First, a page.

To be sharing and facilitating coaching with global leaders opens the door to creating positive change. They show up with real challenges, real emotions and in a short time with this work they leave with applicable tools that can immediately make a difference. The shift from feeling isolated to supported is tangible. We also have a lot of fun on these calls - it's not all serious. The work in LINGOs feels right, we're supporting NGOs in the incredibly valuable work they do internationally. 

One participant, Dr. Talemoh Wycliff Dah, Senior Clinical Advisor in Ipas, Nigeria, says: "Coaching Out of the Box® can sharpen any coach's skill in any walk of life. I started using the concepts immediately after the first session. These are skills all our Clinical Mentors will need and the concept needs to be passed to all of them."

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My Toughest Client

by Amy Ruppert



The toughest client I have ever coached was my dad. My dad was 86 and had just lost the love of his life. Mymom died few weeks shy of my parents 60th anniversary – dad was devastated. Other than me he didn’t have much local family support.  I spent a lot of time with him trying to coach him into taking new actions, get support for his grief and really just listening to him quite a bit. I didn’t know what possibilities lay before him, but I thought he could at least manage his loss and find a small amount of happiness. Little did I know how limited that belief was and how much more was possible!

After a year of coaching I broached the subject of dad possibly dating he said “Yeah I know I should be doing something I just feel I’m not ready.” I asked him if he ever thought there would be a good time and he shook his head no. I then made a big request of him. I asked him if he’d be willing to just do it anyway. He hadn’t had friendship and companionship in a long time and I could see he knew he needed that kick in the pants. He agreed to go on a first date and she stood him up a half an hour before they were supposed to leave (she’d lost her spouse too and realized she wasn’t ready). So again I coaxed him to try. I could tell he was yearning for that closeness, banter and friendship he had with my mother. I had a flash that maybe he should call an old family friend who I knew he’d always gotten along with. “Why don’t you call Jenine?” I asked one day. He was full of excuses, but I kept at him and finally he did. To make a long story short, their first date was fabulous and they stayed up all night talking. Fast forward to two weeks ago and they just got married surrounded by friends and family from around the world after a phenomenal two weeks of partying. Dad and Jenine are deliriously happy, madly in love and have been to Paris, Ireland and are going to Italy in a few weeks. They make new friends wherever they go and are creating a new life filled with joy.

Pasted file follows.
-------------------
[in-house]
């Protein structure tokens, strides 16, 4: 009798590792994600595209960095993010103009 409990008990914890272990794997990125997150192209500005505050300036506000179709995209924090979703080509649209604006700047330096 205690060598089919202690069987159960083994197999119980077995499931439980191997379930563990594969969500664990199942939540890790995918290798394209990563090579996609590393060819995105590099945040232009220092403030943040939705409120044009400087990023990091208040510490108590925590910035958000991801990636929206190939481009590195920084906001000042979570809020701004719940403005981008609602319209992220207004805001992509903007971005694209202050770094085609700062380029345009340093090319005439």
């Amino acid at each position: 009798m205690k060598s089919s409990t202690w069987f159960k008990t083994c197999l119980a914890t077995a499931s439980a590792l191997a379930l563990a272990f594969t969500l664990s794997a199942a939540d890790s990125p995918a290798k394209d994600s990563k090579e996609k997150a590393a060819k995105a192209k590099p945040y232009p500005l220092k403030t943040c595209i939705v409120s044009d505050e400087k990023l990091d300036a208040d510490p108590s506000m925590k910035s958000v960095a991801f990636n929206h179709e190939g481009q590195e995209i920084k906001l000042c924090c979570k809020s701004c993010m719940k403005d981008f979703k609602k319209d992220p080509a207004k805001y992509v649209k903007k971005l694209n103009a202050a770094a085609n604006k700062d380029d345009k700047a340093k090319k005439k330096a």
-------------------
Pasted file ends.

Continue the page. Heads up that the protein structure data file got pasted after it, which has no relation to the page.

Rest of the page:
I have learned so much watching my dad and Jenine be open to the possibilities of life and love. Whereas I didn’t see huge possibility because of age and level of grief—HE did. He has taught me that joy, happiness and contentment are possible at any time and at any stage; that anything can happen, and good things can happen very quickly. I’m now even more conscious in my coaching not to limit possibilities, and I’ve taken a message for my own growth. I’m over 50 and had this background belief that as you age life is a gradual downhill slide. That good things will happen but from here on in it’s about managing loss. That underlying limited belief bled into my coaching and I am so grateful it’s been exposed for what it is—false! I challenge you to get to know what your own limiting beliefs may be and really examine how they impact your life and coaching. Dad and Jenine are a perfect example that anything is possible with an open heart and with hope. They are hopelessly in love and their wedding was filled with a tingling energy—everyone was touched by the sense of new beginnings, new possibilities and fresh exciting new chapters, at any age.